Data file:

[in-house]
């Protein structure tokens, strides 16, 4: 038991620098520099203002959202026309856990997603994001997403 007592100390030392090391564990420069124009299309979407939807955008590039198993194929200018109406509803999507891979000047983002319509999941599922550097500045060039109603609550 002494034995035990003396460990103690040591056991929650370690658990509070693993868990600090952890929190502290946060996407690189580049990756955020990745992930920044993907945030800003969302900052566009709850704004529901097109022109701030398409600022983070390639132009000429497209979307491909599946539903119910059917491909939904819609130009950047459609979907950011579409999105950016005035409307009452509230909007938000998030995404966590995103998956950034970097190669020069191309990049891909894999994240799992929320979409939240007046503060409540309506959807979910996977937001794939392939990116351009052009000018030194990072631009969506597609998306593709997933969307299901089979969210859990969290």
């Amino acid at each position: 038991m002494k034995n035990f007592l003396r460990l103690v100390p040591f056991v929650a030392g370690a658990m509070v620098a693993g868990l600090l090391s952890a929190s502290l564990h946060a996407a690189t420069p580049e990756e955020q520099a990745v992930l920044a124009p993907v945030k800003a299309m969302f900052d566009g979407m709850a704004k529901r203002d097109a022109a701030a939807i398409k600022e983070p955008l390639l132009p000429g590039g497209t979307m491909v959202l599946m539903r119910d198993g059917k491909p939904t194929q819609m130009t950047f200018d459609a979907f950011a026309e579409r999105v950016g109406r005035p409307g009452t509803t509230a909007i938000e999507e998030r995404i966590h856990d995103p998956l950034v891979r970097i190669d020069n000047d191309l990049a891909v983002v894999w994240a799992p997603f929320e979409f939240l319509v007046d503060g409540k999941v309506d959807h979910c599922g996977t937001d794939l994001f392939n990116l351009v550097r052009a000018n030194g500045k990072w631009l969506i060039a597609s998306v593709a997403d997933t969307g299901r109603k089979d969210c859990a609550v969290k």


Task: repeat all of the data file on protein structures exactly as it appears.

[in-house]
């Protein structure tokens, strides 16, 4: 038991620098520099203002959202026309856990997603994001997403 007592100390030392090391564990420069124009299309979407939807955008590039198993194929200018109406509803999507891979000047983002319509999941599922550097500045060039109603609550 002494034995035990003396460990103690040591056991929650370690658990509070693993868990600090952890929190502290946060996407690189580049990756955020990745992930920044993907945030800003969302900052566009709850704004529901097109022109701030398409600022983070390639132009000429497209979307491909599946539903119910059917491909939904819609130009950047459609979907950011579409999105950016005035409307009452509230909007938000998030995404966590995103998956950034970097190669020069191309990049891909894999994240799992929320979409939240007046503060409540309506959807979910996977937001794939392939990116351009052009000018030194990072631009969506597609998306593709997933969307299901089979969210859990969290």
């Amino acid at each position: 038991m002494k034995n035990f007592l003396r460990l103690v100390p040591f056991v929650a030392g370690a658990m509070v620098a693993g868990l600090l090391s952890a929190s502290l564990h946060a996407a690189t420069p580049e990756e955020q520099a990745v992930l920044a124009p993907v945030k800003a299309m969302f900052d566009g979407m709850a704004k529901r203002d097109a022109a701030a939807i398409k600022e983070p955008l390639l132009p000429g590039g497209t979307m491909v959202l599946m539903r119910d198993g059917k491909p939904t194929q819609m130009t950047f200018d459609a979907f950011a026309e579409r999105v950016g109406r005035p409307g009452t509803t509230a909007i938000e999507e998030r995404i966590h856990d995103p998956l950034v891979r970097i190669d020069n000047d191309l990049a891909v983002v894999w994240a799992p997603f929320e979409f939240l319509v007046d503060g409540k999941v309506d959807h979910c599922g996977t937001d794939l994001f392939n990116l351009v550097r052009a000018n030194g500045k990072w631009l969506i060039a597609s998306v593709a997403d997933t969307g299901r109603k089979d969210c859990a609550v969290k």